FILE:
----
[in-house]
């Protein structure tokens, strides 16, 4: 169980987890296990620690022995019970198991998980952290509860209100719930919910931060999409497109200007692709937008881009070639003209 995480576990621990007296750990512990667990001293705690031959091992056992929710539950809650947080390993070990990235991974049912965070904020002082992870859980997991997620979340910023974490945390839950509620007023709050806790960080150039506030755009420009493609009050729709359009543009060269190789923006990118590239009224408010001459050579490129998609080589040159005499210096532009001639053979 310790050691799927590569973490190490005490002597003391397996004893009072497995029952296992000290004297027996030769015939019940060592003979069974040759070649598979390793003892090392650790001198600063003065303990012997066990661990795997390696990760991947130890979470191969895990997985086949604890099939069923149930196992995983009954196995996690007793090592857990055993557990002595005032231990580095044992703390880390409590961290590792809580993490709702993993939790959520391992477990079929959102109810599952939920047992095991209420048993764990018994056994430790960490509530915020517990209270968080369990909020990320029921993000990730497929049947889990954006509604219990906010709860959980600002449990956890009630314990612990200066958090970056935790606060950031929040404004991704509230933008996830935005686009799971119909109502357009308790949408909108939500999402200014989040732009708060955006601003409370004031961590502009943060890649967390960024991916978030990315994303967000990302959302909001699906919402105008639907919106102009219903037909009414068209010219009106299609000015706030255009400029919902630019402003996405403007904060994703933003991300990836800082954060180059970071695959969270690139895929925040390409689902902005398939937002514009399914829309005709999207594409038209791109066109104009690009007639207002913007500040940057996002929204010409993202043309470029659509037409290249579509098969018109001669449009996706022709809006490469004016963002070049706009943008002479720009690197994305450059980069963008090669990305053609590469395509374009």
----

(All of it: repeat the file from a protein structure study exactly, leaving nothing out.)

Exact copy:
[in-house]
């Protein structure tokens, strides 16, 4: 169980987890296990620690022995019970198991998980952290509860209100719930919910931060999409497109200007692709937008881009070639003209 995480576990621990007296750990512990667990001293705690031959091992056992929710539950809650947080390993070990990235991974049912965070904020002082992870859980997991997620979340910023974490945390839950509620007023709050806790960080150039506030755009420009493609009050729709359009543009060269190789923006990118590239009224408010001459050579490129998609080589040159005499210096532009001639053979 310790050691799927590569973490190490005490002597003391397996004893009072497995029952296992000290004297027996030769015939019940060592003979069974040759070649598979390793003892090392650790001198600063003065303990012997066990661990795997390696990760991947130890979470191969895990997985086949604890099939069923149930196992995983009954196995996690007793090592857990055993557990002595005032231990580095044992703390880390409590961290590792809580993490709702993993939790959520391992477990079929959102109810599952939920047992095991209420048993764990018994056994430790960490509530915020517990209270968080369990909020990320029921993000990730497929049947889990954006509604219990906010709860959980600002449990956890009630314990612990200066958090970056935790606060950031929040404004991704509230933008996830935005686009799971119909109502357009308790949408909108939500999402200014989040732009708060955006601003409370004031961590502009943060890649967390960024991916978030990315994303967000990302959302909001699906919402105008639907919106102009219903037909009414068209010219009106299609000015706030255009400029919902630019402003996405403007904060994703933003991300990836800082954060180059970071695959969270690139895929925040390409689902902005398939937002514009399914829309005709999207594409038209791109066109104009690009007639207002913007500040940057996002929204010409993202043309470029659509037409290249579509098969018109001669449009996706022709809006490469004016963002070049706009943008002479720009690197994305450059980069963008090669990305053609590469395509374009």